German reinsurance company Munich Re has introduced a new pension plan “similar to a defined ambition” scheme, according to its head of pensions.
Speaking at this year’s occupational pension conference organised by the German financial newspaper Handelsblatt, Werner Vogt, head of rewards and pensions, said all the company’s old pension plans closed to new entrants from 1 January.
The new plan “increases flexibility and the chances of higher returns on the capital markets”, Vogt said.
The company’s board had decided to introduce an “index-based occupational pension solution” last year in a bid to reduce the pension liability risk. At the end of 2018 Munich Re reported almost €6bn of defined benefit obligations in its annual report, partially offset by €3.3bn in plan assets.
Vogt emphasised that occupational pension provision still was important for Munich Re – it set up Germany’s first company pension scheme in 1891.
“But the board decided that not all the risks had to be hedged as full guarantees cost too much money,” he said.
Markus Bechtoldt, managing director at H2B Aktuare, was the consultant on the pension plan makeover.
“We set up a plan similar to a defined ambition solution in which 90% of the contributions made are guaranteed,” Bechtoldt explained.
An increase to 95% was considered but “that would have increased costs considerably”, Bechtoldt said, while lowering the guarantee to 85% “would not have saved a lot of money”.
The pension can be paid out as a lump-sum or in instalments. Monthly pension payouts are offered as an option for those retiring no earlier than the statutory retirement age.
At the conference in Berlin, Carsten Velten, head of pensions at Telekom, who moderated the panel, warned that a 90% guarantee could be challenged in court, as up until now all German occupational pension plans have had to guarantee at least the contribution level.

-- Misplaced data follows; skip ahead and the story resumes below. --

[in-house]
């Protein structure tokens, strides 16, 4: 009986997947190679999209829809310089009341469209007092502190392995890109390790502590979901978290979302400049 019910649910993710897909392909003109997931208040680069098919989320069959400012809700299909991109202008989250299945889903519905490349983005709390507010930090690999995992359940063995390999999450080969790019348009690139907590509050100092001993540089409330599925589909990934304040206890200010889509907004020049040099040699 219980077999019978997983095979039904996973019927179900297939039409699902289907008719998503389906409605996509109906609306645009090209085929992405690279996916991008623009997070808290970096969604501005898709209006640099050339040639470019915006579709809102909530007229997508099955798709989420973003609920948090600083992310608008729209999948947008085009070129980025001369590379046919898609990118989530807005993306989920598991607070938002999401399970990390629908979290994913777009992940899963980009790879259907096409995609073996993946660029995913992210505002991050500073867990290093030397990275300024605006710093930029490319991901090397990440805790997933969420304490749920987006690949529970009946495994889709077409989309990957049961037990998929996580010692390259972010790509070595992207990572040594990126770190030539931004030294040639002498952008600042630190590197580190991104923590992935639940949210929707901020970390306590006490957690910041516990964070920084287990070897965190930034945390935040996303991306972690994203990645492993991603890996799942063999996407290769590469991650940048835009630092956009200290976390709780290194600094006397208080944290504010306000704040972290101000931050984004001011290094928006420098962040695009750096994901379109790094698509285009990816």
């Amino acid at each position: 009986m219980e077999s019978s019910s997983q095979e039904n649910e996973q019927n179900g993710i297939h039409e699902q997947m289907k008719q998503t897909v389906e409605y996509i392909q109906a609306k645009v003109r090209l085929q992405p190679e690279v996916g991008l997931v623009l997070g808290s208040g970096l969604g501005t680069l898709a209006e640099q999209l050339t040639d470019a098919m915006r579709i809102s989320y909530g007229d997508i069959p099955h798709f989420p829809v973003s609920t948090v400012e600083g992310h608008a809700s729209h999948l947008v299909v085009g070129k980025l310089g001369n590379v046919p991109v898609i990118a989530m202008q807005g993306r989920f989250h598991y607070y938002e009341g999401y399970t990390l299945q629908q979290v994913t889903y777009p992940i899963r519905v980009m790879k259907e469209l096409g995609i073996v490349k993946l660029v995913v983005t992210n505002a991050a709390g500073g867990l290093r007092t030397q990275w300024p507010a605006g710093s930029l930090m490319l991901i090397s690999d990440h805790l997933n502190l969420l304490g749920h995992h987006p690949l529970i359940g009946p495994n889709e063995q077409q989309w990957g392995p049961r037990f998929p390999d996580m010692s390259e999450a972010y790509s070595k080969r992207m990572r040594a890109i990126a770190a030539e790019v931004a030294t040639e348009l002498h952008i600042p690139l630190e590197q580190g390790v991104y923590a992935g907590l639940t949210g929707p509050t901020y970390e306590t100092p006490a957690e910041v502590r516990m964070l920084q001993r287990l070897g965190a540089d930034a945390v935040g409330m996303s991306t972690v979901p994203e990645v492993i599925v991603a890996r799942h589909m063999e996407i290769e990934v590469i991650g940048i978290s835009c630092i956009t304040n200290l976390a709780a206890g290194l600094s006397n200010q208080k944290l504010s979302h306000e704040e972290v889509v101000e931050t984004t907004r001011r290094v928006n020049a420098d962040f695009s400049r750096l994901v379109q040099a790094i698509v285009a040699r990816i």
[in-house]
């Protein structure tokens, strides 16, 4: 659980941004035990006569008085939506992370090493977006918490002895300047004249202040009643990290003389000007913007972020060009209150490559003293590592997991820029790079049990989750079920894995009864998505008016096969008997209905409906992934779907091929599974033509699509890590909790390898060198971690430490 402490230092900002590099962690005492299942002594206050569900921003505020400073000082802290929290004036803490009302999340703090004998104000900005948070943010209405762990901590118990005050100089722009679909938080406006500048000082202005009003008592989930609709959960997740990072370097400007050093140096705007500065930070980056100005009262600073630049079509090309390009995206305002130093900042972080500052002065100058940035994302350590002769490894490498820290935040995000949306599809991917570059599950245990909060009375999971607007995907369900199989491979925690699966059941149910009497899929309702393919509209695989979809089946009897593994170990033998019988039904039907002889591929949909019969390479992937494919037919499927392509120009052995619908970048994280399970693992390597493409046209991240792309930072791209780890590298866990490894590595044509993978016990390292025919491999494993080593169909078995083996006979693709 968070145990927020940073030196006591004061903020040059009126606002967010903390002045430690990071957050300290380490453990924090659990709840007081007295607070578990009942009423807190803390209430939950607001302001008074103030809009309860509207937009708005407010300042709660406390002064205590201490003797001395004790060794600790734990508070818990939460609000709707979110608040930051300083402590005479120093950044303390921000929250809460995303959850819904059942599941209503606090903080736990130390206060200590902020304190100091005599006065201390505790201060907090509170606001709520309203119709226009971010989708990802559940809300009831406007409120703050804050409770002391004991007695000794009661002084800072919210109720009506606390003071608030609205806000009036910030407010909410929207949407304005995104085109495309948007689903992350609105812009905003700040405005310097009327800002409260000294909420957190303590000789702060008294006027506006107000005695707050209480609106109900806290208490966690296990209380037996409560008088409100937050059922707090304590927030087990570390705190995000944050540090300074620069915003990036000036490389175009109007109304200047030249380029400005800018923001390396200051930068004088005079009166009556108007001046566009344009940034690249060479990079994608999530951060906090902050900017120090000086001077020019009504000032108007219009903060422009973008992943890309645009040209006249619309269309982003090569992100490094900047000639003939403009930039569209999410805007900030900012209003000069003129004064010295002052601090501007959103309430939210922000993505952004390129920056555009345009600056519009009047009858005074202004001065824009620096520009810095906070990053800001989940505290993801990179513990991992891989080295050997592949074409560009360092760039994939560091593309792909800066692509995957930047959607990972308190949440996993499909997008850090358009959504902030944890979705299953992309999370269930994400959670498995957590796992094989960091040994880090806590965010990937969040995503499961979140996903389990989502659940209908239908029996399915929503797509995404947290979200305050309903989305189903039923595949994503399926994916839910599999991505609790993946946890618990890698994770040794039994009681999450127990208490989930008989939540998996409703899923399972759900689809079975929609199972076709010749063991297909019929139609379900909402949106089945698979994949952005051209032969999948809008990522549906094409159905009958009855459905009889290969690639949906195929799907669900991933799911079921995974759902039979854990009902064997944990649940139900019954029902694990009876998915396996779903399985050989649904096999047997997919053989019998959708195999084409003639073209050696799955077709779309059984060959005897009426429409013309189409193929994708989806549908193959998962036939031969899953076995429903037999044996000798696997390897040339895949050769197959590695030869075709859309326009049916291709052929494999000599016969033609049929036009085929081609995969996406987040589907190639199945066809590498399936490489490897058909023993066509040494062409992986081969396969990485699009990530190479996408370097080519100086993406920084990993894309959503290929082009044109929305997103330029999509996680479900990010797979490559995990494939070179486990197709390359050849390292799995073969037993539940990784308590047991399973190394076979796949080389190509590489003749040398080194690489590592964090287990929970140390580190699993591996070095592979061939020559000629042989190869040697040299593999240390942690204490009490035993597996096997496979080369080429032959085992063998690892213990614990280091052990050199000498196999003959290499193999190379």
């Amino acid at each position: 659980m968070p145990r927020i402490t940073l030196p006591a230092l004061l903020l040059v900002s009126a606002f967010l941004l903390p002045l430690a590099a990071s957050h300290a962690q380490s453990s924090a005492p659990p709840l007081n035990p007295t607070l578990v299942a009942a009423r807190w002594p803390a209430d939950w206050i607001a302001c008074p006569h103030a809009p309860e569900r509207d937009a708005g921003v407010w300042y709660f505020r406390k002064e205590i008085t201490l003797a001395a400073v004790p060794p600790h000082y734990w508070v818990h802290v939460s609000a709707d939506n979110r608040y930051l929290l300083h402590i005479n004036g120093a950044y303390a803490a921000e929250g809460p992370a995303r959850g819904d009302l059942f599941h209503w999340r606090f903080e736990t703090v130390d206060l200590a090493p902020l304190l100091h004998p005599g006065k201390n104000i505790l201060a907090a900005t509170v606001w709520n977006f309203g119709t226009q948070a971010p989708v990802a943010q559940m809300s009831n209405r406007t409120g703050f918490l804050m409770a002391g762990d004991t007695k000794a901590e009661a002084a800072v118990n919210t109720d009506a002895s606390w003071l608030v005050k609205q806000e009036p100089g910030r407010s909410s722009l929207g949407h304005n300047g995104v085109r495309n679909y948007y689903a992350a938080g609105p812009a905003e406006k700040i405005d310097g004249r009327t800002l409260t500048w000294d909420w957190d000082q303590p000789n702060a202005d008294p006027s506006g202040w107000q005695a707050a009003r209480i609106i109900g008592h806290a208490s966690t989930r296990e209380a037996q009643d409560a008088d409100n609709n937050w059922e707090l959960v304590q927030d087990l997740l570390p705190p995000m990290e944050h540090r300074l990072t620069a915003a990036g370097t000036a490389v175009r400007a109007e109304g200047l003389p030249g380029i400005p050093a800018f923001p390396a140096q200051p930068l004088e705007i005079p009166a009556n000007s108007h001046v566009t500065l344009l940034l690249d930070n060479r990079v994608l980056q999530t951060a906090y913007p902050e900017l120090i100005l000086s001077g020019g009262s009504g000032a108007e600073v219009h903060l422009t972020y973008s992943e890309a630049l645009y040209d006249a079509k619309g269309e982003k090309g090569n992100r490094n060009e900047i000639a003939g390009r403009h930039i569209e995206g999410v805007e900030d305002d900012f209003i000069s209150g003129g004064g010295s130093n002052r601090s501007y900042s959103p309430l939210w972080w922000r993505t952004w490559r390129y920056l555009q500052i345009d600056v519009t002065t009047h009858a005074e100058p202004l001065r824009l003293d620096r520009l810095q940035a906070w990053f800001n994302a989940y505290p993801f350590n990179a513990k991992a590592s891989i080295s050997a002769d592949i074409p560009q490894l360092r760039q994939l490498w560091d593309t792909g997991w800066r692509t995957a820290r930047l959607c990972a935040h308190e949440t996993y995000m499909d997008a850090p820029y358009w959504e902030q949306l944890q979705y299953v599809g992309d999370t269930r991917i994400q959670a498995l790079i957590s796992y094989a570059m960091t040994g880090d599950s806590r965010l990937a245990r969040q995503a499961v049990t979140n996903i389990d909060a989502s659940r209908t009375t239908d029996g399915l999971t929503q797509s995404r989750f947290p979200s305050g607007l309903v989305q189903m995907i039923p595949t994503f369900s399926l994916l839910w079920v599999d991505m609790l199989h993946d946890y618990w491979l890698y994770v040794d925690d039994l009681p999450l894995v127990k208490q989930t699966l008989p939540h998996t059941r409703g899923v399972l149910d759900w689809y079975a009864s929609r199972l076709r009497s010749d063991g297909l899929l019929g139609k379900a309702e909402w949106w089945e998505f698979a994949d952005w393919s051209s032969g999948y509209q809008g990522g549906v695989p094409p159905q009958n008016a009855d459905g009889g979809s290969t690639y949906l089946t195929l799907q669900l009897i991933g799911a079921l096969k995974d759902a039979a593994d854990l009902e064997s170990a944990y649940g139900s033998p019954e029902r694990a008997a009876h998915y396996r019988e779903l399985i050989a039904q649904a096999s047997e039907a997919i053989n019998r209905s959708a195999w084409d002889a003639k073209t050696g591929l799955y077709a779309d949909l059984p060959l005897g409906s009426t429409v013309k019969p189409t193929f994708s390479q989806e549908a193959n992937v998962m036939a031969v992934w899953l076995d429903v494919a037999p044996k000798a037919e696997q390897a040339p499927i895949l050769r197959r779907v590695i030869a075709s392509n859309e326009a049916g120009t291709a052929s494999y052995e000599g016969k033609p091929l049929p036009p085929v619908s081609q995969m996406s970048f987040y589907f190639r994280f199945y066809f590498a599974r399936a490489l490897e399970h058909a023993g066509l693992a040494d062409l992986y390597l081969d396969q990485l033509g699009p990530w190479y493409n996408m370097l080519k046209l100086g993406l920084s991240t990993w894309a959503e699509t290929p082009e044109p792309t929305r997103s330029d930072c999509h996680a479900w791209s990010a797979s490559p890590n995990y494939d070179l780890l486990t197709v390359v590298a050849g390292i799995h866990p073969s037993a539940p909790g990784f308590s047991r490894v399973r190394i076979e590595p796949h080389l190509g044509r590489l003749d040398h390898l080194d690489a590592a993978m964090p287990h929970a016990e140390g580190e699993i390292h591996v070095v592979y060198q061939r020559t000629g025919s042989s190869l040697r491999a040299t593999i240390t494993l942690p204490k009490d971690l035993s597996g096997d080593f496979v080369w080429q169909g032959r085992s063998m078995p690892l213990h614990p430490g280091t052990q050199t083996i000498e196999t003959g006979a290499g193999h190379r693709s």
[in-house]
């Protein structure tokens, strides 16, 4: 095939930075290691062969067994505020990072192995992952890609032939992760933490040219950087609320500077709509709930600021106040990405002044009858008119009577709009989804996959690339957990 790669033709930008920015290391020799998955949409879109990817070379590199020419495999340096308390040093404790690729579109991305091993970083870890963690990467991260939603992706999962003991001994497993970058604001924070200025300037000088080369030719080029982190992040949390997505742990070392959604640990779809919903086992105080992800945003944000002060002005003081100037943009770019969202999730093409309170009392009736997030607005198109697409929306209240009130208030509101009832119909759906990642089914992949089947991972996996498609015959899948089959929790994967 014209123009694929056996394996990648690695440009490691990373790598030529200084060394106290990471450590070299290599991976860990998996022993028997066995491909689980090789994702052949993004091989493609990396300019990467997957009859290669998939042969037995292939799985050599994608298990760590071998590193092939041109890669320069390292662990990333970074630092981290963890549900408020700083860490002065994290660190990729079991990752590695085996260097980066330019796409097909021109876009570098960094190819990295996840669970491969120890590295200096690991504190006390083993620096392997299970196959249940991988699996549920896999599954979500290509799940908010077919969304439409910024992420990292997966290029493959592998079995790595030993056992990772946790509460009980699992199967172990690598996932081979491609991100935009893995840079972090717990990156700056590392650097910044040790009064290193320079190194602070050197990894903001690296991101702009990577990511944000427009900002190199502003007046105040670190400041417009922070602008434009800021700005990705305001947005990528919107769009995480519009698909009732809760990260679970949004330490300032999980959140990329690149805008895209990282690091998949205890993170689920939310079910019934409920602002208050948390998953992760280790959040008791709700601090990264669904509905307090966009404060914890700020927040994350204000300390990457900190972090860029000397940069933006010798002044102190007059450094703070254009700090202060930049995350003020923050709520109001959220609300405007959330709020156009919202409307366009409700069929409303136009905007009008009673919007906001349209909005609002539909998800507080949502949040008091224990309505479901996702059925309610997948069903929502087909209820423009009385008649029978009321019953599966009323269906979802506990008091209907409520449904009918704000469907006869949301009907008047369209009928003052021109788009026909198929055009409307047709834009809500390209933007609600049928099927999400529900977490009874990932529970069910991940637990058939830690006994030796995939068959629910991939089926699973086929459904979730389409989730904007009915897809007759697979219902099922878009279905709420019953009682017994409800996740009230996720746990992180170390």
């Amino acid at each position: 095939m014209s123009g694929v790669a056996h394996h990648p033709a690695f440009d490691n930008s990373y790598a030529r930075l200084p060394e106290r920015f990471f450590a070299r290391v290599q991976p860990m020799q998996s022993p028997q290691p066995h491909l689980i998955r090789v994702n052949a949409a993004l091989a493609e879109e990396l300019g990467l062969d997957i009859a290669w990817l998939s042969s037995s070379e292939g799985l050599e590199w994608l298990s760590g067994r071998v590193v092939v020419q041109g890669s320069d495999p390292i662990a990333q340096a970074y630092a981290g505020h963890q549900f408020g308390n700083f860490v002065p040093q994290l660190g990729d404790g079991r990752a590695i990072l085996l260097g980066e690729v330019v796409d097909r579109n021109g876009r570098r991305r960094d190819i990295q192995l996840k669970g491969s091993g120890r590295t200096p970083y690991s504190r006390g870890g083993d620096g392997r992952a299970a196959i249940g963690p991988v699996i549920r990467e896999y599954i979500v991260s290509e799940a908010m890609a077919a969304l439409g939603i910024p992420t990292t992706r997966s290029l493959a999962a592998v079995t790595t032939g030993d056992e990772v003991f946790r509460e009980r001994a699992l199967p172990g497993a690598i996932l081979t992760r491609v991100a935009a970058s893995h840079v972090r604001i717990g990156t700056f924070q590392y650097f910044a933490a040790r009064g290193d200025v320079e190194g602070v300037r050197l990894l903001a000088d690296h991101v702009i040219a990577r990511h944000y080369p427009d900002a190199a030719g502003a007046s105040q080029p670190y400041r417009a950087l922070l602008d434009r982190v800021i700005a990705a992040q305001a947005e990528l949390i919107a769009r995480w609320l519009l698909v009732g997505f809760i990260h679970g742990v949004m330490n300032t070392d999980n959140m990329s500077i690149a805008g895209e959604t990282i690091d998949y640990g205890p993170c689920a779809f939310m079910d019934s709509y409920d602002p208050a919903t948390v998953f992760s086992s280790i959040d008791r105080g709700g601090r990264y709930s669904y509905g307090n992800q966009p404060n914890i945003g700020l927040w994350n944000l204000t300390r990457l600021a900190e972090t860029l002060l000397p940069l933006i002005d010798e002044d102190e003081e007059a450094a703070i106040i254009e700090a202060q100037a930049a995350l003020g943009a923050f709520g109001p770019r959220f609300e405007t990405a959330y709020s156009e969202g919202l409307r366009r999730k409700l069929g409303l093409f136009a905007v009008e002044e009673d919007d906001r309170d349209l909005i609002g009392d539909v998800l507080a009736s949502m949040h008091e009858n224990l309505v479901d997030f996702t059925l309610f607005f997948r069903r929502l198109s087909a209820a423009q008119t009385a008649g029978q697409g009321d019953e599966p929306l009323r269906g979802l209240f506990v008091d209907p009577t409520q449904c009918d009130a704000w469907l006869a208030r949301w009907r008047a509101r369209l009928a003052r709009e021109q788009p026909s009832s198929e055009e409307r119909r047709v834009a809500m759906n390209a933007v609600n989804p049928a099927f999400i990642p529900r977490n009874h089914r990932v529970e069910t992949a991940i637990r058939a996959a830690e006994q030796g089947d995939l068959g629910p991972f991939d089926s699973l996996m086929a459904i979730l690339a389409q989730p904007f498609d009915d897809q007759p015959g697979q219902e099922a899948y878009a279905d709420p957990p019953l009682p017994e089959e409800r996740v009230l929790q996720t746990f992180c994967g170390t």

This can only change once employer and employee representatives within a major company or an industry agree on a new pension plan under the Betriebsrentenstärkungsgesetz (BRSG) legislation. In these plans guarantees are forbidden.
However, Munich Re said it was convinced its pension provision would hold up in court as the legal framework allowed for costs to be deducted from the guarantees.
The company has offered various risk portfolios for employees to choose from, which are also set up as a lifecycle solution with asset allocations changing with age.
Every three years gains from the investment returns are locked-in and the 90% guarantee is extended to these gains. This lock-in is not applied if the asset value has fallen below the last guaranteed sum over the previous three years.
“This safety net makes it attractive for employees in all situations of life,” Vogt said.
The assets are invested in equities “oriented at the MSCI World index” as well as four “alternative risk premiums” based on carry and momentum, according to the reinsurer.
“It is a completely rule-based investment strategy,” added Bechtoldt.
To minimise its hedging costs, Munich Re has combined the new pension plan with index-based reinsurance.